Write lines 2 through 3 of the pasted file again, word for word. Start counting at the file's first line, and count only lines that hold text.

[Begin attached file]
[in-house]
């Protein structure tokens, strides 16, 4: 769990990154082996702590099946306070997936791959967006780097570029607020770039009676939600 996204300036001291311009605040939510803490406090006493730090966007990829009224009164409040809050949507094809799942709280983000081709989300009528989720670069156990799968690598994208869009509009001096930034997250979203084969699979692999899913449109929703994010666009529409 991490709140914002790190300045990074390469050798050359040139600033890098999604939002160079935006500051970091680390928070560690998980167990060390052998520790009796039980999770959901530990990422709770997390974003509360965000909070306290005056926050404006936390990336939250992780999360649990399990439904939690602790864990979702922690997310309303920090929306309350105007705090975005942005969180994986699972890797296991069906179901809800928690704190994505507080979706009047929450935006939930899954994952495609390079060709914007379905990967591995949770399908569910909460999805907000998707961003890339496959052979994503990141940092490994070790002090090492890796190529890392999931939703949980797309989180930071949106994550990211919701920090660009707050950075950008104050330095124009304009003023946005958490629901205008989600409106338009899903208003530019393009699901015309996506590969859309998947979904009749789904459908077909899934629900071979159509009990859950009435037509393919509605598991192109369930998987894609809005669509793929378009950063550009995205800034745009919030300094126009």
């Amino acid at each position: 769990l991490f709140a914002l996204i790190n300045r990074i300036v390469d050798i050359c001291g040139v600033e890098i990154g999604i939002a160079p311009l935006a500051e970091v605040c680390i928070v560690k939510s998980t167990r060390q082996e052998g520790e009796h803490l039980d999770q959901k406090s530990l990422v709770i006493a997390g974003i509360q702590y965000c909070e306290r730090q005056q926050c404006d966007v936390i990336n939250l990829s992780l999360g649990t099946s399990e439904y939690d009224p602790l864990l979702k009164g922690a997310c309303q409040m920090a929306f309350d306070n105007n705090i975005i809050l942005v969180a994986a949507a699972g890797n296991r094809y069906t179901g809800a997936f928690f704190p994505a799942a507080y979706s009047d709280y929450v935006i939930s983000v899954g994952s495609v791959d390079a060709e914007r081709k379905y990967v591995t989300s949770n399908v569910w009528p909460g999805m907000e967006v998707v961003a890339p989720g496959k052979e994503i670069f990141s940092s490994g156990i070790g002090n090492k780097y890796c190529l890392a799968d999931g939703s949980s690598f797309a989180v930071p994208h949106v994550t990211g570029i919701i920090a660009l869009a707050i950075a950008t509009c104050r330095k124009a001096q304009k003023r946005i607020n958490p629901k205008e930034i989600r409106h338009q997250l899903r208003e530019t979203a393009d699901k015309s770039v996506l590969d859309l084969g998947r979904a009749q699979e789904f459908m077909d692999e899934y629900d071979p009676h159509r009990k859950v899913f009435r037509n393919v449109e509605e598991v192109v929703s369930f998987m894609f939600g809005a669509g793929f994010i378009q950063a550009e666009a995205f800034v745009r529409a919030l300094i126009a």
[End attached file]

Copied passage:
């Protein structure tokens, strides 16, 4: 769990990154082996702590099946306070997936791959967006780097570029607020770039009676939600 996204300036001291311009605040939510803490406090006493730090966007990829009224009164409040809050949507094809799942709280983000081709989300009528989720670069156990799968690598994208869009509009001096930034997250979203084969699979692999899913449109929703994010666009529409 991490709140914002790190300045990074390469050798050359040139600033890098999604939002160079935006500051970091680390928070560690998980167990060390052998520790009796039980999770959901530990990422709770997390974003509360965000909070306290005056926050404006936390990336939250992780999360649990399990439904939690602790864990979702922690997310309303920090929306309350105007705090975005942005969180994986699972890797296991069906179901809800928690704190994505507080979706009047929450935006939930899954994952495609390079060709914007379905990967591995949770399908569910909460999805907000998707961003890339496959052979994503990141940092490994070790002090090492890796190529890392999931939703949980797309989180930071949106994550990211919701920090660009707050950075950008104050330095124009304009003023946005958490629901205008989600409106338009899903208003530019393009699901015309996506590969859309998947979904009749789904459908077909899934629900071979159509009990859950009435037509393919509605598991192109369930998987894609809005669509793929378009950063550009995205800034745009919030300094126009």
């Amino acid at each position: 769990l991490f709140a914002l996204i790190n300045r990074i300036v390469d050798i050359c001291g040139v600033e890098i990154g999604i939002a160079p311009l935006a500051e970091v605040c680390i928070v560690k939510s998980t167990r060390q082996e052998g520790e009796h803490l039980d999770q959901k406090s530990l990422v709770i006493a997390g974003i509360q702590y965000c909070e306290r730090q005056q926050c404006d966007v936390i990336n939250l990829s992780l999360g649990t099946s399990e439904y939690d009224p602790l864990l979702k009164g922690a997310c309303q409040m920090a929306f309350d306070n105007n705090i975005i809050l942005v969180a994986a949507a699972g890797n296991r094809y069906t179901g809800a997936f928690f704190p994505a799942a507080y979706s009047d709280y929450v935006i939930s983000v899954g994952s495609v791959d390079a060709e914007r081709k379905y990967v591995t989300s949770n399908v569910w009528p909460g999805m907000e967006v998707v961003a890339p989720g496959k052979e994503i670069f990141s940092s490994g156990i070790g002090n090492k780097y890796c190529l890392a799968d999931g939703s949980s690598f797309a989180v930071p994208h949106v994550t990211g570029i919701i920090a660009l869009a707050i950075a950008t509009c104050r330095k124009a001096q304009k003023r946005i607020n958490p629901k205008e930034i989600r409106h338009q997250l899903r208003e530019t979203a393009d699901k015309s770039v996506l590969d859309l084969g998947r979904a009749q699979e789904f459908m077909d692999e899934y629900d071979p009676h159509r009990k859950v899913f009435r037509n393919v449109e509605e598991v192109v929703s369930f998987m894609f939600g809005a669509g793929f994010i378009q950063a550009e666009a995205f800034v745009r529409a919030l300094i126009a």